Why don’t Scotland’s best players turn up when they’re needed?

Scotland boast their most exciting group of players for years, but time and time again they don't perform in the national shirt - when's it going to change?

Andy Robertson

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More than once, Gordon Strachan spoke about Scotland’s lack of a truly world-class talent and how it held back the country at international level. “We have nobody like [Gareth] Bale or [Robert] Lewandowski,” he bemoaned. One wonders what Strachan now thinks of the talent that has risen to the top since his Scotland departure.

It’s still true that Scotland lack a player of Bale or Lewandowski’s stature – these are guys who can win a game on their own, particularly at international level – but the current crop is the most exciting and accomplished since the Tartan Army last pitched up for an international tournament 21 years ago. So why don’t they turn up for their country?

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Scotland needed their best players to carry them in the Euro 2020 qualification double-header against Russia and Belgium. It was in these two games that their chances of making it to next summer’s tournament would be made or broken. Of course, it was the latter as Steve Clarke’s side suffered successive defeats.

In Andy Robertson, Scotland currently boast one of the best full backs in Europe. Indeed, the 25-year-old is a European champion and an integral component of Jurgen Klopp’s Liverpool.

Yet for his country, Robertson is a shadow of the player he is for his club.

He might be surrounded by inferior players, but as Scotland’s best talent and captain, Robertson is expected to set a standard. He’s a long way from doing that.

Then there’s Scott McTominay, the midfielder who has become a mainstay of Ole Gunnar Solskjaer’s Manchester United team in recent months. For United, the 22-year-old has hit a vein of form of late, but for Scotland this past week McTominay looked out of his depth. That might have been forgivable against Belgium, but was less so against an ageing Russia side.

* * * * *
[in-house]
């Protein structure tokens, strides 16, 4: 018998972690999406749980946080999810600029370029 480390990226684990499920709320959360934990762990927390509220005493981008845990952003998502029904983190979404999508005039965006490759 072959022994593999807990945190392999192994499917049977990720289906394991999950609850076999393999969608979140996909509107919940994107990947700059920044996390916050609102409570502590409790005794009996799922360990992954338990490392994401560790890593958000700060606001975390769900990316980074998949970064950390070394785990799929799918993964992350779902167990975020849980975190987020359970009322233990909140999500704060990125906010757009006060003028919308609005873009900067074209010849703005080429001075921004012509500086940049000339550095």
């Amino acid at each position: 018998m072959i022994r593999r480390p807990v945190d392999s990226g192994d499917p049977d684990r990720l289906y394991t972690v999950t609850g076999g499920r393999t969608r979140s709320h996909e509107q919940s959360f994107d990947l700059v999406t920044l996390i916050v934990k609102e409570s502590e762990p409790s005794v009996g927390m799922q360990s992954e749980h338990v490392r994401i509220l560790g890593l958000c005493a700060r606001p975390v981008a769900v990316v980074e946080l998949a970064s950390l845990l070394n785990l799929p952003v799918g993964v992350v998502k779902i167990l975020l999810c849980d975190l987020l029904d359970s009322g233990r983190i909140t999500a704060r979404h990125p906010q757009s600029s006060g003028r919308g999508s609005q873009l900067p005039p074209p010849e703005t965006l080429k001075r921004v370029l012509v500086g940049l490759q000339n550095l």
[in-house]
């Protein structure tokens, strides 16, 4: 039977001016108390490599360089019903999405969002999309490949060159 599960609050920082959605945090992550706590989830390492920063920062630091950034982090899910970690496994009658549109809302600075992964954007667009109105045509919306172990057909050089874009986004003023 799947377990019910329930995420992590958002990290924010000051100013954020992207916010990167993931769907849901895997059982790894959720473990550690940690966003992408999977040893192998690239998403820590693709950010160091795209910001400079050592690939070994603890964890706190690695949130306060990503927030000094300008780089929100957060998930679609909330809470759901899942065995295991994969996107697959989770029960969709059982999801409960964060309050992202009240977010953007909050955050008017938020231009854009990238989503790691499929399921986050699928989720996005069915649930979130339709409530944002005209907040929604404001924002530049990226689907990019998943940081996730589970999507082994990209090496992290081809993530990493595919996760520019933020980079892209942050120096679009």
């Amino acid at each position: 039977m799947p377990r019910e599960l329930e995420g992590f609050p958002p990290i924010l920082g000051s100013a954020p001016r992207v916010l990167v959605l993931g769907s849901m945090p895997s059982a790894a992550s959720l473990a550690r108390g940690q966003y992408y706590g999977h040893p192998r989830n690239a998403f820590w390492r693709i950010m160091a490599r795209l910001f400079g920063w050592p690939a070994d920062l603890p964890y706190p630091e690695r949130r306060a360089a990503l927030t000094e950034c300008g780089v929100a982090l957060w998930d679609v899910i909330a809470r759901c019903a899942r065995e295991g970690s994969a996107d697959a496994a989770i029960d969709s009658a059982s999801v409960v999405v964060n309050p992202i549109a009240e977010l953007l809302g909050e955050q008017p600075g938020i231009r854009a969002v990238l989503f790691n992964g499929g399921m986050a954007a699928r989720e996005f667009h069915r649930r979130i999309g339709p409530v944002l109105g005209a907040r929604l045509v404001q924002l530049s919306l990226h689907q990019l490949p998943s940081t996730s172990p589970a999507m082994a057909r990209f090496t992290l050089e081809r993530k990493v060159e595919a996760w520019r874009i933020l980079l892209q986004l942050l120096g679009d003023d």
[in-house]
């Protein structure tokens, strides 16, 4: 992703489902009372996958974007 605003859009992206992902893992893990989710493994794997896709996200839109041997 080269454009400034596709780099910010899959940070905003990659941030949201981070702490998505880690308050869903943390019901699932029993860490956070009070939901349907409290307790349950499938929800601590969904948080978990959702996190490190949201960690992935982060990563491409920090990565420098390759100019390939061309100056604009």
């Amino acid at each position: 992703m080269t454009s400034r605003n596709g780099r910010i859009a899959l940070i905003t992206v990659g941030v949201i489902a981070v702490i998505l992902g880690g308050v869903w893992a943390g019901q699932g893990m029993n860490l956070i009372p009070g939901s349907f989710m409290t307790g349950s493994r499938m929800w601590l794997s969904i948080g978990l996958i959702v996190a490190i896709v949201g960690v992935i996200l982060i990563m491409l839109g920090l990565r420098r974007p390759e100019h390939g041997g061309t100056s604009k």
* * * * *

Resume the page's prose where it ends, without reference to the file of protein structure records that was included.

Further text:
Andy-Robertson-Scotland

Ryan Fraser was the Premier League’s most prolific assist maker behind Eden Hazard last season, but the Bournemouth man showed little of that creativity against Russia and was benched for Monday night’s qualifier as a result. James Forrest was the Scottish Premiership’s Player of the Year last season, but for Scotland you wouldn’t be able to tell.

Callum McGregor is another who has so far failed to reach the heights he has with his club for his country. This is a player Brendan Rodgers built his Treble Treble-winning Celtic team around, a player hailed by many as the most intelligent of his generation. For Scotland, however, McGregor is painfully one-dimensional.

John McGinn is another national team fans are entitled to feel shortchanged by. The 24-year-old has made an immediate impact with Aston Villa in the Premier League this season, but despite scoring the opening goal against Russia he allowed the match to pass him by, only coming off the bench against Belgium when the game was already lost.

The list continues. Oli McBurnie is a polarising figure for Scotland, but he is a striker who scored 22 times for Swansea City in the Championship last season before making the £20 million switch to Sheffield United this summer. Against Russia, though, McBurnie was a non-factor, a non-threat to the opposition goal.

Kieran Tierney is currently sidelined through injury and so escapes condemnation for what has happened over the past week, but he too is a player who has never truly found his place at international level. Scotland simply can’t afford to allow such a talent, now a £25 million star for Arsenal, go under-utilised.

They don’t have that luxury.

Clarke himself also deserves to be listed as a footballing talent who has so far failed to live up to his billing for the national team. It might be just four games into his tenure, but more was expected of the man who led Kilmarnock to a third-place finish and European football last season. Clarke was billed as an organiser and a maximiser of talent. There has been little sign of either in the early days of his Scotland reign.

There are deep-rooted issues at the top of the Scottish game. The Scottish FA have long been unfit for purpose, repeating the same mistakes and achieving the same substandard results. But the players on the pitch and even the manager on the touchline must also shoulder some of the blame for Scotland’s recent slide. For so long, the country hasn’t had the players to compete at international level. That excuse no longer washes.

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